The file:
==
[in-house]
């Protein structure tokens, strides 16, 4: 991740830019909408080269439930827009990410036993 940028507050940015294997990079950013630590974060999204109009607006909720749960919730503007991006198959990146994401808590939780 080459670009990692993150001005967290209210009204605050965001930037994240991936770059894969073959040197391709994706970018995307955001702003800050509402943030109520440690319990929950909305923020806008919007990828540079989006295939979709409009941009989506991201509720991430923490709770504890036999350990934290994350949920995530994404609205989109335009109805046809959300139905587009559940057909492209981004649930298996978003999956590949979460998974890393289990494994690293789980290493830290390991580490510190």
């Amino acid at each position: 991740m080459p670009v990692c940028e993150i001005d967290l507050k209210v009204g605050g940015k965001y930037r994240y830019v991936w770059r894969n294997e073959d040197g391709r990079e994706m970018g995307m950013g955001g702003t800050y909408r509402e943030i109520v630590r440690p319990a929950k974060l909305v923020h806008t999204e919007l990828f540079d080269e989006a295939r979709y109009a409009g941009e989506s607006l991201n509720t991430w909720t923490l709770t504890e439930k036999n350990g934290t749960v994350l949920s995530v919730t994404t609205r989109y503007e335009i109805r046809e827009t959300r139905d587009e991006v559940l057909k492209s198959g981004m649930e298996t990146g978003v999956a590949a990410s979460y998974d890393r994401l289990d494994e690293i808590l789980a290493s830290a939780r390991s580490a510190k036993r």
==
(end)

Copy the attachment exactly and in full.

[in-house]
């Protein structure tokens, strides 16, 4: 991740830019909408080269439930827009990410036993 940028507050940015294997990079950013630590974060999204109009607006909720749960919730503007991006198959990146994401808590939780 080459670009990692993150001005967290209210009204605050965001930037994240991936770059894969073959040197391709994706970018995307955001702003800050509402943030109520440690319990929950909305923020806008919007990828540079989006295939979709409009941009989506991201509720991430923490709770504890036999350990934290994350949920995530994404609205989109335009109805046809959300139905587009559940057909492209981004649930298996978003999956590949979460998974890393289990494994690293789980290493830290390991580490510190």
């Amino acid at each position: 991740m080459p670009v990692c940028e993150i001005d967290l507050k209210v009204g605050g940015k965001y930037r994240y830019v991936w770059r894969n294997e073959d040197g391709r990079e994706m970018g995307m950013g955001g702003t800050y909408r509402e943030i109520v630590r440690p319990a929950k974060l909305v923020h806008t999204e919007l990828f540079d080269e989006a295939r979709y109009a409009g941009e989506s607006l991201n509720t991430w909720t923490l709770t504890e439930k036999n350990g934290t749960v994350l949920s995530v919730t994404t609205r989109y503007e335009i109805r046809e827009t959300r139905d587009e991006v559940l057909k492209s198959g981004m649930e298996t990146g978003v999956a590949a990410s979460y998974d890393r994401l289990d494994e690293i808590l789980a290493s830290a939780r390991s580490a510190k036993r």